Keeping your research interests alive in a remote rural university requires flexibility. As the only faculty member at AU writing about Latin America for many years, I talked to myself a lot.
But over the years a good sum of my time remained dedicated to continued research into Nicaraguan social history because I was able to maintain a few long distance research networks, but also because I cultivated oblique opportunities, and was able to turn those into excellent outcomes.
Early on, in the earnest ways of the graduate researcher, I thought I could capture the popular religious forces at play in the Nicaraguan Revolution. I interviewed people and delved into libraries, archives, and hemerotecas in Nicaragua, looking for materials on religion and politics. At the same time I noticed, kept track of, and began compulsively collecting empirical materials about North Americans in Nicaragua, many of them Canadians.That material soon comprised a number of filing cabinets and large parts of my hard disks. One day, in casual discussion with my neighbor and friend, Jeremy Mouat, who is a gold mining historian, I mentioned the La Luz y Los Angeles gold mine that Sandino had destroyed in Siuna, Nicaragua in the late 1920s.
A week later Jeremy dropped by my office, with a large folder of engineering reports about the mine, including correspondence and descriptions about transport challenges to reach the region, labour force issues, local and national politics, observations on ecology, as well as opinions on the ore body, its worth, and attraction for global financiers. Basically, Jeremy introduced me to a whole world of new sources for the study of global financial and industrial imperialism in LA related to mining history, including engineering and political stability reports, and the records about political controversies surrounding foreign concessions.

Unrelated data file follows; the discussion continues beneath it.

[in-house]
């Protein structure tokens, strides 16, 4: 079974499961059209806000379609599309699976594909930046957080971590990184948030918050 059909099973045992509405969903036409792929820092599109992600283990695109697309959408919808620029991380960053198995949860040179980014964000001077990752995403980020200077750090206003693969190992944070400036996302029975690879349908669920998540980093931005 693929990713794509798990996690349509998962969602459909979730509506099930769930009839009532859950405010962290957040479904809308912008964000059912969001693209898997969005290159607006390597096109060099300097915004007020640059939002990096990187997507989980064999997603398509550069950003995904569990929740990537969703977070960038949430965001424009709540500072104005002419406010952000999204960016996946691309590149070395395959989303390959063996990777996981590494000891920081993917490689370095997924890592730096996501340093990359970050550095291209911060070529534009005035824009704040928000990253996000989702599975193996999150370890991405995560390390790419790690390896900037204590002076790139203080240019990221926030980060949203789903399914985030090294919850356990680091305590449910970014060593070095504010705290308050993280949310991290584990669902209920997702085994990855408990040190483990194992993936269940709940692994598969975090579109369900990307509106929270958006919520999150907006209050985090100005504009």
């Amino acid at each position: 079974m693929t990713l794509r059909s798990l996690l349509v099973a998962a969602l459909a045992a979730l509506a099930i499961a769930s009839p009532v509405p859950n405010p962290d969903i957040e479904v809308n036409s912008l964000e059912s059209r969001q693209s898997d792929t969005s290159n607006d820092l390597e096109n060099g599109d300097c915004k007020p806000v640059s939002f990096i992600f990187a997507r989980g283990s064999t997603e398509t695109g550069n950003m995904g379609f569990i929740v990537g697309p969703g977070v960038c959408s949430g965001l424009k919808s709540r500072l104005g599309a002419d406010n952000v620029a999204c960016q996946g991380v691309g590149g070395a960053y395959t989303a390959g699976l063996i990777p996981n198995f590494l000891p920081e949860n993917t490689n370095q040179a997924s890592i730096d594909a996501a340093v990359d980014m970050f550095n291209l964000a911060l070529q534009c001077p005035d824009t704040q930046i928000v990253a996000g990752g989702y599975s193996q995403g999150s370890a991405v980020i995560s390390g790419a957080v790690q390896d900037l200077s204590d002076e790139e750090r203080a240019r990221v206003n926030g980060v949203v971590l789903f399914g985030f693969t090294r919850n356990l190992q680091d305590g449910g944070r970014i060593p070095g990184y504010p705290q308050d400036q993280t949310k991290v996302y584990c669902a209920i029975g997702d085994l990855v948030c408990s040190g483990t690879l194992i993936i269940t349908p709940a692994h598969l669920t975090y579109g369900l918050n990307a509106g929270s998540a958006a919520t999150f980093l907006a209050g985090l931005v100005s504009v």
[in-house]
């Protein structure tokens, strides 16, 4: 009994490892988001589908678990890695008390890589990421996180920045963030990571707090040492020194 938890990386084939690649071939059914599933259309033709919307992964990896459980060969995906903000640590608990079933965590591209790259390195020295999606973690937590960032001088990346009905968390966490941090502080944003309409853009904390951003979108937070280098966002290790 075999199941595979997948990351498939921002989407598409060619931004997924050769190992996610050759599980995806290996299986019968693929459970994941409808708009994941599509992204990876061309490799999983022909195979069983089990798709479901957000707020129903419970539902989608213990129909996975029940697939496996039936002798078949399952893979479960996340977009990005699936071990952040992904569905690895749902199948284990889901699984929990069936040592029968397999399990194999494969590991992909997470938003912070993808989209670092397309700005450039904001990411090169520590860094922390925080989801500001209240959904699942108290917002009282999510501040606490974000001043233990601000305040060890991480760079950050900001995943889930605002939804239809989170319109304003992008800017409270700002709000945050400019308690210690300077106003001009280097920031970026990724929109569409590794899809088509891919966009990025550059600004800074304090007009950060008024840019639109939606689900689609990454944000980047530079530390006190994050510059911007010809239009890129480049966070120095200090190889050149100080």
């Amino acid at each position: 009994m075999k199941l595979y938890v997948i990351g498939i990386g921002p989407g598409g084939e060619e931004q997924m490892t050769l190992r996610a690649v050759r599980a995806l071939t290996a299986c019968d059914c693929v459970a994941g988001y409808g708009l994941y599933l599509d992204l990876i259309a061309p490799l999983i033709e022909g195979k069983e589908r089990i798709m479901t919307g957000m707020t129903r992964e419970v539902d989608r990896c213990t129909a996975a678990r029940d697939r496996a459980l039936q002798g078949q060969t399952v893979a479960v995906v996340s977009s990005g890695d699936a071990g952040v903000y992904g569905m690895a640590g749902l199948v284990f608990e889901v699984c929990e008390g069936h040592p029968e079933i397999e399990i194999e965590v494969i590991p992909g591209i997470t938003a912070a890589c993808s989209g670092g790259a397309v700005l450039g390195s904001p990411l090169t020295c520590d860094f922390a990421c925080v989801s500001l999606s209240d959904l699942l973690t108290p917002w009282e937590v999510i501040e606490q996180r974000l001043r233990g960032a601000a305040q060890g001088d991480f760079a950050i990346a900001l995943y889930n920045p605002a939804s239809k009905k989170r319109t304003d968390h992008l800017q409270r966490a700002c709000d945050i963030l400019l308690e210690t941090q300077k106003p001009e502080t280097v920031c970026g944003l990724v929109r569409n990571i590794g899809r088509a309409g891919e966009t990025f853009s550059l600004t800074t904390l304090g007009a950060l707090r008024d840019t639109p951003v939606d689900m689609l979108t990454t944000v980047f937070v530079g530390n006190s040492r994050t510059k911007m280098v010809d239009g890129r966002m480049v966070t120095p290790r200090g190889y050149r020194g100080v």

We began to work together, combining Spanish language materials that I had collected about foreigners and foreign concessions in Nicaragua while working in various local archives in Managua, Granada, Bluefields, and Bilwi, and triangulating that work with archival collections in North America and Britain.
This is the first paper that we wrote:
Merchants, Mining, and Concessions on Nicaragua's Mosquito Coast: Reassessing the American Presence, 1893–1912, in Journal of Latin American Studies. Here we used a great run of U.S. State Department papers on Nicaragua, materials that we recovered at the old State Department Archives in downtown Washington D.C..
The most recent paper about "The Emery Claim in Nicaraguan and US history" ( again with Jeremy Mouat) captures much more of that nuanced theoretical and empirically detailed investigation into imperialism and internal Nicaraguan politics. La Enojosa Cuestión de Emery 1890-1910
In both papers we engage the dominant historiography of Nicaragua and Central America, offering a counter-reading of area studies.
So serendipity can be important, alongside thorough, investigative research work.